(a) Provide for a minimum age or minimum ages for
admissions to employment;
(b) Provide for appropriate regulation of the hours and
conditions of employment;
(c) Provide for appropriate penalties or other sanctions to
ensure the effective enforcement of the present article.
Article 33
Drug abuse
States Parties shall take all appropriate measures, including
legislative, administrative, social and educational measures,
to protect children from the illicit use of narcotic drugs and
psychotropic substances as defined in the relevant
international treaties, and to prevent the use of children in
the illicit production and trafficking of such substances.
Children have the right to protection
from the use of narcotic and
psychotropic drugs, and from being
involved in their production or
Article 34
Sexual exploitation
States Parties undertake to protect the child from all forms
of sexual exploitation and sexual abuse. For these purposes,
States Parties shall in particular take all appropriate national,
bilateral and multilateral measures to prevent:
The State shall protect children from
sexual exploitation and abuse,
involvement in pornography.
(a) The inducement or coercion of a child to engage in any
unlawful sexual activity;
(b) The exploitative use of children in prostitution or other
unlawful sexual practices;
(c) The exploitative use of children in pornographic
performances and materials.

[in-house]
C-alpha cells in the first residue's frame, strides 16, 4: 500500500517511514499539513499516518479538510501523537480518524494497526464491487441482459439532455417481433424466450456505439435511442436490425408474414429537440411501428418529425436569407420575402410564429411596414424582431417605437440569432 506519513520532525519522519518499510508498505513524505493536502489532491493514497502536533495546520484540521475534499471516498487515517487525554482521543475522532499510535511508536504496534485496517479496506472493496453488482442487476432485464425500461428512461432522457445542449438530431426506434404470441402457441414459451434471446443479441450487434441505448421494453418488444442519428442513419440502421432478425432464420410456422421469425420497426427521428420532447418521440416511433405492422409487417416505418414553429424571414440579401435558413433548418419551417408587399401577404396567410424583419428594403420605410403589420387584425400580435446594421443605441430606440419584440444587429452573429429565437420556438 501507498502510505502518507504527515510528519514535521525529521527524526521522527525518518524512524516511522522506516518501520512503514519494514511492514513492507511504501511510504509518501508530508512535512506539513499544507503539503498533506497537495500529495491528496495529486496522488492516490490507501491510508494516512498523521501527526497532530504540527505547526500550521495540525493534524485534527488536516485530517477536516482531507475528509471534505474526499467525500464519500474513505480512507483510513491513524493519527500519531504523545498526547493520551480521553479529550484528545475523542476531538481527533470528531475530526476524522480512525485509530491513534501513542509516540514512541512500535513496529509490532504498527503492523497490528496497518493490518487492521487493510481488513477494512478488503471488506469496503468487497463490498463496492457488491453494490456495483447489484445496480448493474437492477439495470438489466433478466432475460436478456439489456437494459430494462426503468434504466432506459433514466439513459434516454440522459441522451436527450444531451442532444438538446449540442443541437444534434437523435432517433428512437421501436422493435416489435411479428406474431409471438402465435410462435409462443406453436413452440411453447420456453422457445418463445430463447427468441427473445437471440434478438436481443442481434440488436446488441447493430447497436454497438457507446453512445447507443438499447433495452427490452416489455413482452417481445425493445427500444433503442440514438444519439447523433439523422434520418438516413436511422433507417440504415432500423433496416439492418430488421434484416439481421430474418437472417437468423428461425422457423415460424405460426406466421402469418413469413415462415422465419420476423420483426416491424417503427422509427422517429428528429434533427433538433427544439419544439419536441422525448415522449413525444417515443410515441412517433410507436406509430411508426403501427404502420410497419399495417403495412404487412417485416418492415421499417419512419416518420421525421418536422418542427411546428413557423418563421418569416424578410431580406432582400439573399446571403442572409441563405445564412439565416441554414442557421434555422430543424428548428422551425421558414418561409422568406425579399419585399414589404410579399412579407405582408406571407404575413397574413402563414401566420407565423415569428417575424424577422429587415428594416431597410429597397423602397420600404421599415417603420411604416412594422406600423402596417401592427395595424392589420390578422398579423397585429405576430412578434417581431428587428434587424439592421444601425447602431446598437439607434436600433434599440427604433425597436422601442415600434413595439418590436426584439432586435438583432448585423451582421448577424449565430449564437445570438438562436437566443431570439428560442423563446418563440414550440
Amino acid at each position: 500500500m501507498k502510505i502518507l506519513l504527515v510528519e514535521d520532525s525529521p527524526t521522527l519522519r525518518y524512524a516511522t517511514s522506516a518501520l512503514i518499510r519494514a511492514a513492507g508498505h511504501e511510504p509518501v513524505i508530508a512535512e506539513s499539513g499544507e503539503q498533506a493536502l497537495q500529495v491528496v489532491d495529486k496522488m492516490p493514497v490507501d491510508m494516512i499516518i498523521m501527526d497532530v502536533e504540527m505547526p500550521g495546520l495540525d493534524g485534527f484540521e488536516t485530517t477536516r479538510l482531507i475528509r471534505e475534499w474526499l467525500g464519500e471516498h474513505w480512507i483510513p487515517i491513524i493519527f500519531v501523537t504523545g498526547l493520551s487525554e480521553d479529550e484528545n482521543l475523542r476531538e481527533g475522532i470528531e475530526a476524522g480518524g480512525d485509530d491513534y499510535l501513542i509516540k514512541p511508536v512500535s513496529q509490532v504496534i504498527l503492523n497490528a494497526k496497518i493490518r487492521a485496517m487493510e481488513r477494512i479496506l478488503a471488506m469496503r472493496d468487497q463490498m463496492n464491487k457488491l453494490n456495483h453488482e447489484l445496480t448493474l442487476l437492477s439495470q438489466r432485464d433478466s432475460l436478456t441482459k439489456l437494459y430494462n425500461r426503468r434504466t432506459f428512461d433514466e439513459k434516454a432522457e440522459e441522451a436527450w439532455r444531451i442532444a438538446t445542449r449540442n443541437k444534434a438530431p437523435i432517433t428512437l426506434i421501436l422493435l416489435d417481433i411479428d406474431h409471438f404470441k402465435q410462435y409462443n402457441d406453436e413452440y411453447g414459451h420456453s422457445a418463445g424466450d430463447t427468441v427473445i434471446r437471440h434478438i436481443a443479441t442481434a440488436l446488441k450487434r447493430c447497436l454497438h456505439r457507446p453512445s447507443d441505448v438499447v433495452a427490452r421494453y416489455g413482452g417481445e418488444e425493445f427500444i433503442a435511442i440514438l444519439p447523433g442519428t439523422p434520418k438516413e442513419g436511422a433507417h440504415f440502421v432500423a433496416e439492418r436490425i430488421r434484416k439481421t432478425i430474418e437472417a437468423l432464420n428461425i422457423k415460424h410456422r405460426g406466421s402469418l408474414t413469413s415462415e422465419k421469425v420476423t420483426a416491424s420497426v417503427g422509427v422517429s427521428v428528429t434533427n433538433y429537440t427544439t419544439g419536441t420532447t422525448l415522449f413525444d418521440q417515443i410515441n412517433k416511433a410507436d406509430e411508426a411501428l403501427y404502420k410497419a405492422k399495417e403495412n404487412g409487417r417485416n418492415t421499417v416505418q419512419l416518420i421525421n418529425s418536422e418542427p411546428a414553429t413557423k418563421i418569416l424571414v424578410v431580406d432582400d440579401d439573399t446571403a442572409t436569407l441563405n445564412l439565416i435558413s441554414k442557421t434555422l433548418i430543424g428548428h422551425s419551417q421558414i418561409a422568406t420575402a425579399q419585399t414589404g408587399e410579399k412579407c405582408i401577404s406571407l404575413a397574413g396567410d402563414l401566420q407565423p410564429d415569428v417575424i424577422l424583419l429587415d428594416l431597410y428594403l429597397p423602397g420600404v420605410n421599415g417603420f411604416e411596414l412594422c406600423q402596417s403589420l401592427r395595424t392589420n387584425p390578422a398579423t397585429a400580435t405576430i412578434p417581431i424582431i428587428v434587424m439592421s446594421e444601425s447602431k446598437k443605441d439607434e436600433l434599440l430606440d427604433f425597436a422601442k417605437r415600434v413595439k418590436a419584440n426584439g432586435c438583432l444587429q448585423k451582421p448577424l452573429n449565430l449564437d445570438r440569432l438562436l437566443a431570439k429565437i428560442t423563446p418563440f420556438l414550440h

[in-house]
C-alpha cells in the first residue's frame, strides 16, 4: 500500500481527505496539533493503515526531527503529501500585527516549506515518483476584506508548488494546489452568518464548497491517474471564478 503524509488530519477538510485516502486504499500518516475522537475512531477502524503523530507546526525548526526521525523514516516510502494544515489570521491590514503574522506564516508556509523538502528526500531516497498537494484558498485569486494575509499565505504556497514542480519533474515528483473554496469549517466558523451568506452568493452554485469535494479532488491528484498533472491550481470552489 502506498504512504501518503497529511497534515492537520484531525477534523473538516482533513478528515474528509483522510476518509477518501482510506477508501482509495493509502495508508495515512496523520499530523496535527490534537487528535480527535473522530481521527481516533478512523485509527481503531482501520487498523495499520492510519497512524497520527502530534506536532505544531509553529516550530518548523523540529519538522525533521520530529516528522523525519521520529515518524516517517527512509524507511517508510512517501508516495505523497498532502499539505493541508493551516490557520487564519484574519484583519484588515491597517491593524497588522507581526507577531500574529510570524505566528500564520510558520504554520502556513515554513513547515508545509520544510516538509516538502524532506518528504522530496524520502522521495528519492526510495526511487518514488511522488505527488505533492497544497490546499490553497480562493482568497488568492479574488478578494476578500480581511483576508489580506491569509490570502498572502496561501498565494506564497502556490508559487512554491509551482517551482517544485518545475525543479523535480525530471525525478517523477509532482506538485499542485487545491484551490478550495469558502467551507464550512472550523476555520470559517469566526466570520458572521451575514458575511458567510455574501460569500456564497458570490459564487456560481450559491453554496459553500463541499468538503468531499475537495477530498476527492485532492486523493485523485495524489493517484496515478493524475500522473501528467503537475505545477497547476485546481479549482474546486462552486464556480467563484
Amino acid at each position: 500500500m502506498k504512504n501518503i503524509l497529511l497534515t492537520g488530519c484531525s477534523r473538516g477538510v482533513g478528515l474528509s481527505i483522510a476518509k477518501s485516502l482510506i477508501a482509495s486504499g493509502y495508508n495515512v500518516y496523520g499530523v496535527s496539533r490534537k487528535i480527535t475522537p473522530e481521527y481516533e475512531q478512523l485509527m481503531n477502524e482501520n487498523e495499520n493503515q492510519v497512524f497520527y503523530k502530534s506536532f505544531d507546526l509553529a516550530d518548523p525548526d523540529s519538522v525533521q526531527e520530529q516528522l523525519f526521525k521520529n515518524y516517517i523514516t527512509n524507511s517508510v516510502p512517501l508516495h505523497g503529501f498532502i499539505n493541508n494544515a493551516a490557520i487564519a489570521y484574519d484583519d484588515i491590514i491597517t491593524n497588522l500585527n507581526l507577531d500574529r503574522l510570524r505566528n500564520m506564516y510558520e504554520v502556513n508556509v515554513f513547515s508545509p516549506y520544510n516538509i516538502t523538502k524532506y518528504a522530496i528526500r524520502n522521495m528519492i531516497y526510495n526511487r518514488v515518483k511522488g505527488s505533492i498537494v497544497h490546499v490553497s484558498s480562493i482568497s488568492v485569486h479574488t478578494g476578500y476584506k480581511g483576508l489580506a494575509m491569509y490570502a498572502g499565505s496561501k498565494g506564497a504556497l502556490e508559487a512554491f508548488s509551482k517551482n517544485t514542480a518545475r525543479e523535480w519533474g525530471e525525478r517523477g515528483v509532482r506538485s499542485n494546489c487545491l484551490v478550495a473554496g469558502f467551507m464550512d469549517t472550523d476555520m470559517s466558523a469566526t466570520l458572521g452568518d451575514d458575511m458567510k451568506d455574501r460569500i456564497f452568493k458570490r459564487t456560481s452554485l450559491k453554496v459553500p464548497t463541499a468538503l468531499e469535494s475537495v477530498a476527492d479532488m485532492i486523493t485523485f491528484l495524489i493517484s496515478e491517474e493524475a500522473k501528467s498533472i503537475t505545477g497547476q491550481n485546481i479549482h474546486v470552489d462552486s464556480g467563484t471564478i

Article 35
Sale, trafficking and abduction
States Parties shall take all appropriate national, bilateral
and multilateral measures to prevent the abduction of, the
sale of or traffic in children for any purpose or in any form.
It is the State’s obligation to make
every effort to prevent the sale,
trafficking and abduction of children.
Article 36
Other forms of exploitation
States Parties shall protect the child against all other forms
of exploitation prejudicial to any aspects of the child’s
The child has the right to protection
from all forms of exploitation
prejudicial to any aspects of the
child’s welfare not covered in articles
32, 33, 34 and 35.
Article 37
Torture and deprivation of liberty
States Parties shall ensure that:
No child shall be subjected to torture,
cruel treatment or punishment,
unlawful arrest or deprivation of
liberty. Both capital punishment and
life imprisonment without the
possibility of release are prohibited
for offences committed by persons
below 18 years. Any child deprived of
liberty shall be separated from adults
unless it is considered in the child’s
best interests not to do so. A child